Matt and Vanessa Marietti always knew they wanted a business of their own, and time spent in French cafés while living abroad inspired them to make their business plan food-centric.

When they open The Roastery, a café at 2002 Smallman St. at the end of this year, they’ll mark a major step forward for Atelier de fer, the coffee and tea company they opened a little more than a year ago with friends Corey Tiani and Mohit Kudaravalli as business partners.

The space they’ll occupy in the heart of the Strip District, across from the iconic Produce Terminal, was home to 21st Street Coffee until just recently. Marietti signed a five-year lease, with two options to renew. The café will offer light food, pastries from La Gourmandine, wine, beer and craft cocktails.

“It was always part of the business model to bring [the bean-roasting enterprise] to life with a physical location,” he says. “We want the European sense of a café, busy all day. You can get a drink; doesn’t matter if it’s alcoholic. … That area of the Strip is becoming an all-day destination and we want to help with that.”

2002 Smallman St. will become The Roastery, a cafe of Atelier de fer, by year’s end. Photo by Tracy Certo.

They’re designing a space with seating for 34 that’s old-school European, he says — egalitarian in nature, open for breakfast, lunch, happy hour and beyond. Marietti wants it to be a place where families grab a bite to eat after church, or couples go for a date. The café will sell dry goods such as pasta, chocolates and spices, as well as bread, meats and cheeses so Strip District dwellers can pick up food on the way home if they don’t want a sandwich or cheese plate made at the shop.

Currently the third wave roaster sells its small-batch coffees and rare teas online and wholesale to clients such as Curbside Coffeehouse in Blawnox, Five Points Bakery in Squirrel Hill, Staghorn Home & Garden Café in Greenfield, and Anchor & Anvil Coffee Bar in Ben Avon and Coraopolis. Its roaster is kept at The XFactory but will move to the mezzanine in the new café so people can see and smell the process.

Marietti doesn’t get hung up on labels such as organic, fair trade or Earth-friendly, but he tries to do business with responsible suppliers offering sustainably-sourced products.

“With certifications, there’s no silver bullet,” he says. “Some places where we buy tea are so remote, in China, Africa and India, where families have produced tea for generations. … There’s a mission piece to this, too — that whatever business we’re conducting is going to leave a positive impact.”

Matt Marietti grinds beans at Atelier de fer, a seller of small-batch coffees and rare teas that will move to the Strip District with a cafe in December. Photo by Sandra Tolliver.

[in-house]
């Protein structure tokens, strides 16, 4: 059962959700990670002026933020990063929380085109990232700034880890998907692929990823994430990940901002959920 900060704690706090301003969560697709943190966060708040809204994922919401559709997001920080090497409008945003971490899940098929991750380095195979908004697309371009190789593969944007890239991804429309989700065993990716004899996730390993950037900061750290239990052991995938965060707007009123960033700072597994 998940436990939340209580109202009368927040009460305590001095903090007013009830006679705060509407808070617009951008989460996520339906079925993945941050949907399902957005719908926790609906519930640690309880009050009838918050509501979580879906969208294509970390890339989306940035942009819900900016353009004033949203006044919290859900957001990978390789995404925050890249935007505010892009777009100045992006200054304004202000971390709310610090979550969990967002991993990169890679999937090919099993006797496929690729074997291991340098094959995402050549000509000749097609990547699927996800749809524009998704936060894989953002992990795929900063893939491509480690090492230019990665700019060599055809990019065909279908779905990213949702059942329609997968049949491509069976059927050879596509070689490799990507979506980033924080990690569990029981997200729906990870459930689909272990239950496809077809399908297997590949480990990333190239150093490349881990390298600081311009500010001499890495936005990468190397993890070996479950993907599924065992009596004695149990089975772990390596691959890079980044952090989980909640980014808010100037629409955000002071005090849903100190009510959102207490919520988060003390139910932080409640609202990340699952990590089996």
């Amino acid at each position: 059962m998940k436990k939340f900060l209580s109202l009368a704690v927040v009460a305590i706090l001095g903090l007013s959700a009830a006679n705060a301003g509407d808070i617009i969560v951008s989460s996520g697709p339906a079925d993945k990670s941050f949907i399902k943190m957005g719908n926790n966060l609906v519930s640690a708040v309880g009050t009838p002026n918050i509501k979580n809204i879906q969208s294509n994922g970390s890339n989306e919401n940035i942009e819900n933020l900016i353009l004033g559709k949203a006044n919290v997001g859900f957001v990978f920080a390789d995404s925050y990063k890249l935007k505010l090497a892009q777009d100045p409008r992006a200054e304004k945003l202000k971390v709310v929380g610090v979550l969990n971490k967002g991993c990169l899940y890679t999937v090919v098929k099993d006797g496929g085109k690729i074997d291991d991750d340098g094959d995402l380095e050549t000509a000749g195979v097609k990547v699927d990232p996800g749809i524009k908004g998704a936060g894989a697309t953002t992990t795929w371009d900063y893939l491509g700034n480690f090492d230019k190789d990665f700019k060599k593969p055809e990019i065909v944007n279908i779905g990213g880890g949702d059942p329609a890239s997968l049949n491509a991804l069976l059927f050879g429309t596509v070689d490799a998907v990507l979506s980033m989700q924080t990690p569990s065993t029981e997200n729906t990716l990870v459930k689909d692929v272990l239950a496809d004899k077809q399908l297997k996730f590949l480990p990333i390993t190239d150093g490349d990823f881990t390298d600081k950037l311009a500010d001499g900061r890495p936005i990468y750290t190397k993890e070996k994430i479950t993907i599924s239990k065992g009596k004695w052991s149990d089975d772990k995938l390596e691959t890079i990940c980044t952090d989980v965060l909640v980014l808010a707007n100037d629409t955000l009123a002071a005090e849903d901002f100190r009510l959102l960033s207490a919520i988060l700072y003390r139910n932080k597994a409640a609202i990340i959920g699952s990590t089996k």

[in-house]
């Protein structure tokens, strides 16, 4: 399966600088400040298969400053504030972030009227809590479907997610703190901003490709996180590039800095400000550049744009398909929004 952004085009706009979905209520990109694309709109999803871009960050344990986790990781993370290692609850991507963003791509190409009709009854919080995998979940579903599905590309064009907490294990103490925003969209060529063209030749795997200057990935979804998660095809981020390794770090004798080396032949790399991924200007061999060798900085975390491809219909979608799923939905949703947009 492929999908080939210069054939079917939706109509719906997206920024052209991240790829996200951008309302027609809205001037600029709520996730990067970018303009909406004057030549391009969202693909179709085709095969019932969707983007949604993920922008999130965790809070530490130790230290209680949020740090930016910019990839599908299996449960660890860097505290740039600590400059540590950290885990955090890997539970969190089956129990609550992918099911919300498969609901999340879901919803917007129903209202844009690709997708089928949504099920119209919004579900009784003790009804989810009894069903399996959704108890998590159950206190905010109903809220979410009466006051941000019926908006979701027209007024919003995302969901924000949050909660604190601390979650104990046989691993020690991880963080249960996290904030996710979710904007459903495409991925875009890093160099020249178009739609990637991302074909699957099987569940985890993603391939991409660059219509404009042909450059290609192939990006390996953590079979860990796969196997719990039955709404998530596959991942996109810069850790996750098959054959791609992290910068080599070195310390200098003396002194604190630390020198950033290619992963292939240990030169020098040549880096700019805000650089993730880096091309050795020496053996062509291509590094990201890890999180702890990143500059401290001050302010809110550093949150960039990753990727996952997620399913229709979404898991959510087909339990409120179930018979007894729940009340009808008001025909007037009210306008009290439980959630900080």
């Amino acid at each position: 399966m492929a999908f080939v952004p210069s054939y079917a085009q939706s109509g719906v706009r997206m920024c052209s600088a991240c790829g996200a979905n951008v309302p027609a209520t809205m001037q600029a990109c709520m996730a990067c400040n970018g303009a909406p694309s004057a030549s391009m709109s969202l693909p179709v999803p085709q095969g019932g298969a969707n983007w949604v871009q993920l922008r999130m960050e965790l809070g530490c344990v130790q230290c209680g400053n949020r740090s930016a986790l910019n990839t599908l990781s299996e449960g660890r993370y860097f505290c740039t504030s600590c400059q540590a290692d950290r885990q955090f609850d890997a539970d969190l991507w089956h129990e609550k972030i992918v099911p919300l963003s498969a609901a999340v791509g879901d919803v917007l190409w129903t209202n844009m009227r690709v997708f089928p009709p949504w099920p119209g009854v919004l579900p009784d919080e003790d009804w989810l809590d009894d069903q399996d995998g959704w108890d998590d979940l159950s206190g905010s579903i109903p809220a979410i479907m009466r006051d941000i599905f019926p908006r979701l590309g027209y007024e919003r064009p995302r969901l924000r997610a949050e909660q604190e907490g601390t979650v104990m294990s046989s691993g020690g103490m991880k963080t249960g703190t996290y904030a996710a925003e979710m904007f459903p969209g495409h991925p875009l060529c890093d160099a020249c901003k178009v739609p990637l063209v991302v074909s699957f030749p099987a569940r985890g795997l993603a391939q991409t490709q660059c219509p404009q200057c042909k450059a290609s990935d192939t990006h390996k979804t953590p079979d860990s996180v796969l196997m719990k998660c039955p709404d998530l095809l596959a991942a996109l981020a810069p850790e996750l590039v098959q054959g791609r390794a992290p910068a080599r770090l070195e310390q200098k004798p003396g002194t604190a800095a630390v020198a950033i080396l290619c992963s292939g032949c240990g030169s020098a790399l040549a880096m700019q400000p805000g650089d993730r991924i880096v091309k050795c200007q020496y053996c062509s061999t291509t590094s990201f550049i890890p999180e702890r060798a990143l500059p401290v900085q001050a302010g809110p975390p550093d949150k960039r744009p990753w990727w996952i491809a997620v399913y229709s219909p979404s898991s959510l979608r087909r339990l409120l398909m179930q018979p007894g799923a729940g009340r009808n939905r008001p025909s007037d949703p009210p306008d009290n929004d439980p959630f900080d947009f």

With beans provided through two importers from Brazil, Colombia, Costa Rica, Ethiopia, Kenya and Honduras, Marietti roasts single-source and blends with names that capture both the international flavor and a little of Pittsburgh’s history.

There’s Eliza Furnace, for example, and Sons of Vulcan, a reference to the Iron City Forge of the Sons of Vulcan, a labor union formed in 1858 by puddlers who stirred pig iron into steel. Among three new blends this winter is Light Up Night, a seasonal blend of beans from Brazil, Colombia and Honduras with flavor notes that Marietti labeled as “big, red, Zinfandel.”

“The taste profile ranges,” says Marietti. “We let the bean dictate. We don’t force it to be a light, medium or full-bodied roast. Coffee beans are sort of like wine. Some are big, bold and flavorful and others are delicate and nuanced. It goes back to the regions where they’re grown.”

The company name, Atelier de fer, is French for iron workshop. “We found something that captured a little bit of whimsy and the aesthetic of French culture, while paying tribute to our Pittsburgh roots,” says Marietti. “Coffee’s a fun product; it’s not purely functional.”

As KraftHeinz Company’s former director of food service for the United Kingdom and Ireland, Marietti worked in and around food for several years, including two years living in London. He earned his MBA at Carnegie Mellon University’s Tepper School of Business and spent years researching before quitting his job to open the company. It’s still small, but growing — last summer they sold on average 100 pounds of coffee a week.

“I’ve met so many talented people,” he says. “The folks at Wigle Whiskey are a great inspiration — they’re passionate, they work hard, and they try to improve and innovate. I think if you have the drive, passion and are willing to take the risk and jump in, most people are successful.”

As construction crews build a new bar, kitchen and seating area at Smallman Street, Marietti spends his days roasting coffee and sourcing ingredients, craft beers and wine for the café. He’s building relationships with local vendors and living his dream, he says.

“I’ve always been a huge fan of coffee and tea — my wife is, too. We’re pretty passionate about it, and coffee is a great business opportunity in this market. The population in Pittsburgh has caught up culinary-wise, but has a little way to go with coffee and the breadth of products. There are a number of roasters in Pittsburgh now, and that’s good for everybody.”